January 30, 2011

The Premature Baby Book

The Premature Baby Book by William, Robert, James, & Martha Sears is a good basic text.  Most of the Sears Parenting Library books are.  I noticed the extremely bland, reassuring tone more in this one, though, because it's about such a terrifying topic (at least to me).

I worked with a family once who had premies born at . . . hm.  I don't remember exactly how many weeks anymore. Something in the mid-20s I think. This was while I was pregnant with my first baby, over 7 years ago.  That's an impressionable time, and that NICU made an impression. I was pretty horrified by the idea of that much suffering, that much separation from their mama, that much struggle on the part of the mama to stay connected to those babies while also caring for a teenager and a toddler at home.  I think as an uninitiated woman, who had not yet given birth, not yet discovered my full strength as a mother, I was unable to appreciate how, like birth, this NICU experience was not perhaps just painful, but strong.

When dealing with things like that, things that stretch you to the very limit of what you are capable of, bland and reassuring may not cut it.  But this book was a good introduction to the topic.  I hope I never need to know the details in it for myself.  I hope I can be present to parents I work with in the future despite my emotional response, or through it, if we end up in the NICU, earlier than planned.

January 28, 2011

Laborynth Slides

My postcard for this week:

And what I said about it:

My family’s had a stomach bug this week so for this postcard I’m ‘cheating’.  This is a collage of the Laborynth images I made as a slideshow to show to a private class I did a year ago.  I had my 5-month-old daughter with me and was concerned about my ability to draw the visuals, hold the baby, and be fully present to the parents.  It worked out rather well, although I do prefer to draw it by hand with parents when possible!

January 27, 2011

Listening to the Great Below

This is the next postcard:

And what I said about it:

I made the sculpture shown here during a class while the parents were making birth power figures.  I know what it symbolizes for me: myself, belly empty of babies for now but shaped by pregnancy and birth, with my hand to my ear, listening intently to the Great Below as I enter a period of great change in my life.  But I hope it’s an image which may speak to others, too.  Thanks to my husband Matt who is a professional photographer and copied the sculpture for me!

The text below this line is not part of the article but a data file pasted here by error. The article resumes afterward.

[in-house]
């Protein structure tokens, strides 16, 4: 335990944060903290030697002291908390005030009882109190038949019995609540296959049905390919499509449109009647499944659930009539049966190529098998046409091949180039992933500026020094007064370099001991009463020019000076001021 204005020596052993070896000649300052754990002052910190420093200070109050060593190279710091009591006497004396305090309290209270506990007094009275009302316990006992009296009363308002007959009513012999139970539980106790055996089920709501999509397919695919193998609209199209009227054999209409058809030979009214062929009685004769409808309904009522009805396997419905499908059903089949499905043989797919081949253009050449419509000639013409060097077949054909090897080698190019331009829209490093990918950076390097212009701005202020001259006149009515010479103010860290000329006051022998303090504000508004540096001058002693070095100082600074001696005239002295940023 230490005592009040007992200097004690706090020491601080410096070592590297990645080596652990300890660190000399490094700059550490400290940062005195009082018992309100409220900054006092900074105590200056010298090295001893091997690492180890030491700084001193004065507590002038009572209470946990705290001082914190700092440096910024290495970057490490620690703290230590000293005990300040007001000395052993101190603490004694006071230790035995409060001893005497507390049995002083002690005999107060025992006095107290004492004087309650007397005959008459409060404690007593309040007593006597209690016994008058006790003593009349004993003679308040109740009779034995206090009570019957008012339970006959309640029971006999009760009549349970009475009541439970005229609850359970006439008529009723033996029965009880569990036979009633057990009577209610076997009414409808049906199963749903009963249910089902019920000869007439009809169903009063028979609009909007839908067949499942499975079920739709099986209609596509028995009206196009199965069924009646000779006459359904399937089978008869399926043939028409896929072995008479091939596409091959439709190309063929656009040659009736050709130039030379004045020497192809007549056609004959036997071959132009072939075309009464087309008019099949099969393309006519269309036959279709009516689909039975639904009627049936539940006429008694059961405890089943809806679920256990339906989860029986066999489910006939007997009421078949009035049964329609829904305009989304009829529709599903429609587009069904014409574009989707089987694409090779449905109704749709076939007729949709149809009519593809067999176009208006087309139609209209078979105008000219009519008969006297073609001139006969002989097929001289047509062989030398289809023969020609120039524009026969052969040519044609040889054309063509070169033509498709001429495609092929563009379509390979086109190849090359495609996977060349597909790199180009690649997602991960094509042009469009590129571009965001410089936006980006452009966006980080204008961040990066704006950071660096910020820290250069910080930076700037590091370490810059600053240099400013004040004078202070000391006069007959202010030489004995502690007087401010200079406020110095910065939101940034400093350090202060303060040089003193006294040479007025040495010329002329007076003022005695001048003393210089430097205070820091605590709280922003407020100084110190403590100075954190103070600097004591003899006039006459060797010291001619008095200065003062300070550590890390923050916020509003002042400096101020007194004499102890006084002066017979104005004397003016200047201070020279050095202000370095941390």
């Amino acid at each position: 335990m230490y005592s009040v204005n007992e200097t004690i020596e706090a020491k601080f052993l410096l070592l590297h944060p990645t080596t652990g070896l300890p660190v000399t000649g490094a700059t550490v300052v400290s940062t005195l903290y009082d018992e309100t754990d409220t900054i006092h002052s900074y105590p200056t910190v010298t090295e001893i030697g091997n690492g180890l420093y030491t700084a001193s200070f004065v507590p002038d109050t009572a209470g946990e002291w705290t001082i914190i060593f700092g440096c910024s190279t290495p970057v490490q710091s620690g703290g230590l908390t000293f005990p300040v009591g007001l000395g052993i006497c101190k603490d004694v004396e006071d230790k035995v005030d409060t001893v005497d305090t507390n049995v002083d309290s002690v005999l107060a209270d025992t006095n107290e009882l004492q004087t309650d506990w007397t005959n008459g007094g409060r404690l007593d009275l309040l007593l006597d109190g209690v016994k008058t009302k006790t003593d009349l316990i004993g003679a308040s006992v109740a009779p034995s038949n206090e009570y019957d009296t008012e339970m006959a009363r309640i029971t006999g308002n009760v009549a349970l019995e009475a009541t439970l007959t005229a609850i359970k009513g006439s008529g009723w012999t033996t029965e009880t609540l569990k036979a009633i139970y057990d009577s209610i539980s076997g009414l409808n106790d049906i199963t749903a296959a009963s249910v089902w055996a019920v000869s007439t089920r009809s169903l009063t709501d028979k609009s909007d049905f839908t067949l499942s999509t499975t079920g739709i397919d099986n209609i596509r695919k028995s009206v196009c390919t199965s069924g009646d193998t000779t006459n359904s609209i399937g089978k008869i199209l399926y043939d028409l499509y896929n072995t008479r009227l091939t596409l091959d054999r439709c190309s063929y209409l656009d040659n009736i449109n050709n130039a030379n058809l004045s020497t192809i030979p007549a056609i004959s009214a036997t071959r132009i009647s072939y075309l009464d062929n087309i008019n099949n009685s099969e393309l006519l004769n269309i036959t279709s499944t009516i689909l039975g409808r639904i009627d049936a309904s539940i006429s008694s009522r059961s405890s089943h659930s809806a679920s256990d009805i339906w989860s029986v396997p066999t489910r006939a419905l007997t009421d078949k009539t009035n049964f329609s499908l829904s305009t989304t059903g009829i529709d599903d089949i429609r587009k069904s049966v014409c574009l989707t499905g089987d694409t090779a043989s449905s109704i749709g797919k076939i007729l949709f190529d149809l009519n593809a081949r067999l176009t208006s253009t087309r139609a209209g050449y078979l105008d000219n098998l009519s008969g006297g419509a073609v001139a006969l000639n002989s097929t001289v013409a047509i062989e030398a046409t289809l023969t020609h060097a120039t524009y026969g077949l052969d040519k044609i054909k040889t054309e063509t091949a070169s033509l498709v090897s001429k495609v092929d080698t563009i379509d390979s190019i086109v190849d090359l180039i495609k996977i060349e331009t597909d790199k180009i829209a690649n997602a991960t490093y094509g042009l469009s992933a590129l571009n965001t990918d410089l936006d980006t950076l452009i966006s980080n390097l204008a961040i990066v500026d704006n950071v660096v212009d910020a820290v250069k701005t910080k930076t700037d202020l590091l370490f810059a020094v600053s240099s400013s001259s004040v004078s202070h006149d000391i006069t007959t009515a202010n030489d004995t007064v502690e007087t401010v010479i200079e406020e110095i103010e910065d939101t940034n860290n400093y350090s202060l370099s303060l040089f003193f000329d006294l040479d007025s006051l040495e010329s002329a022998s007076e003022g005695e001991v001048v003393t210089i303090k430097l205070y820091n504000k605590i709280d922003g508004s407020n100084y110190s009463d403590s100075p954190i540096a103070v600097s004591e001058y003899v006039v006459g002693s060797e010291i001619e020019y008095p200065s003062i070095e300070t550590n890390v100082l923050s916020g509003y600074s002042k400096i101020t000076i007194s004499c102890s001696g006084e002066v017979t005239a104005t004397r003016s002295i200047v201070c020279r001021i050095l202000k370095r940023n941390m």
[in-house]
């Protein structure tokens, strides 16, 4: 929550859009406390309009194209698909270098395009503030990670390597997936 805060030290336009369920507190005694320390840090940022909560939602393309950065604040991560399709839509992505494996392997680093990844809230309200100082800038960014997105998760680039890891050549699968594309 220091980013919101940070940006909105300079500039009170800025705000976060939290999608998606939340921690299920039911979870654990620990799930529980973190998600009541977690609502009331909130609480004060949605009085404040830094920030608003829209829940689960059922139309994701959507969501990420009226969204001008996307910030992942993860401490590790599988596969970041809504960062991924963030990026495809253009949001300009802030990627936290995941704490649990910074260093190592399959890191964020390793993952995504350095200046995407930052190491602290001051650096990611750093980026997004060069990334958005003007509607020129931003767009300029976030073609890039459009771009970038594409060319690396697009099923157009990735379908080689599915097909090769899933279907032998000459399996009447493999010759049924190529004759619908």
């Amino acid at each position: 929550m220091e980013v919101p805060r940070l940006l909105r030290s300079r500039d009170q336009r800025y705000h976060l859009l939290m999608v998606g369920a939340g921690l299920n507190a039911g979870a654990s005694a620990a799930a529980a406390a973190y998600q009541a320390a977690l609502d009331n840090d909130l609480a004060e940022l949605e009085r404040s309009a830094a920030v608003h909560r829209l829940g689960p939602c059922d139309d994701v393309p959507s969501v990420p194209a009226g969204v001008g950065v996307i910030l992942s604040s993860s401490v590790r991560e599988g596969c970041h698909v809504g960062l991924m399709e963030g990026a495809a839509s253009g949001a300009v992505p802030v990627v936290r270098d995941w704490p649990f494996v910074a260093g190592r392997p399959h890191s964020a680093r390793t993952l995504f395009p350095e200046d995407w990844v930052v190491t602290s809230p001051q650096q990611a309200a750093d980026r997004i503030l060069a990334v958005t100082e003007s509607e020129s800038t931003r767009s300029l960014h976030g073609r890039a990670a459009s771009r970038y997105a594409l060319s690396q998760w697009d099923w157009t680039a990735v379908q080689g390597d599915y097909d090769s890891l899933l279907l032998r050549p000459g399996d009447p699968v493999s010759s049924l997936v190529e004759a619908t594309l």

January 26, 2011


A fellow Birthing From Within Mentor created a postcard exchange for Mentors this winter and spring.  I've agreed to create and send 12 postcards to fellow Mentors and should receive about that many in return as well.  I thought I'd post them here so everyone can see all of them.

Here's my first:

 And here's what I said about it:

This image contains photos of 7 generations of women in my family, the last 5 of whom were only daughters.  Around them I have drawn a tree of life with roots in the earth stretching into the sky, with a moon and stars.  Over it all is a strand of DNA.  “Tara” is the name given by one researcher to the woman my/our mitochondrial, matrilineal DNA comes from.  Of the women in these pictures, my mother (far right in the color photo, baby in the middle photo) is the only one who was born in a hospital, while my grandmother (middle of color photo, left in middle photo, baby in top photo) is the only one who did not give birth at home. . . . Somewhere in BFW, Pam talks about learning our family histories around birth.  I’ve always wanted to find processes for doing this more intentionally with my students.